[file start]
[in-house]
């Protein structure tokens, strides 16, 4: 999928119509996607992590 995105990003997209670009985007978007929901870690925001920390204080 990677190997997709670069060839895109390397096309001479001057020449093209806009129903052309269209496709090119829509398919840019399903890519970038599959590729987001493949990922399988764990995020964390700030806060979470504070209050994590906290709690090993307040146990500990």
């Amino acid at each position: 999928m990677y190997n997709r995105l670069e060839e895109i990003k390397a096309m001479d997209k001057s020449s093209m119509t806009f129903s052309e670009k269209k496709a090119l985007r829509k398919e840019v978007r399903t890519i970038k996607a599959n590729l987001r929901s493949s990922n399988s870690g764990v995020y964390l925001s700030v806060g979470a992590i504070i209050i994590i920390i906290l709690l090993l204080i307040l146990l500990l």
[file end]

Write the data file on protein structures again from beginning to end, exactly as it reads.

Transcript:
[in-house]
């Protein structure tokens, strides 16, 4: 999928119509996607992590 995105990003997209670009985007978007929901870690925001920390204080 990677190997997709670069060839895109390397096309001479001057020449093209806009129903052309269209496709090119829509398919840019399903890519970038599959590729987001493949990922399988764990995020964390700030806060979470504070209050994590906290709690090993307040146990500990």
């Amino acid at each position: 999928m990677y190997n997709r995105l670069e060839e895109i990003k390397a096309m001479d997209k001057s020449s093209m119509t806009f129903s052309e670009k269209k496709a090119l985007r829509k398919e840019v978007r399903t890519i970038k996607a599959n590729l987001r929901s493949s990922n399988s870690g764990v995020y964390l925001s700030v806060g979470a992590i504070i209050i994590i920390i906290l709690l090993l204080i307040l146990l500990l």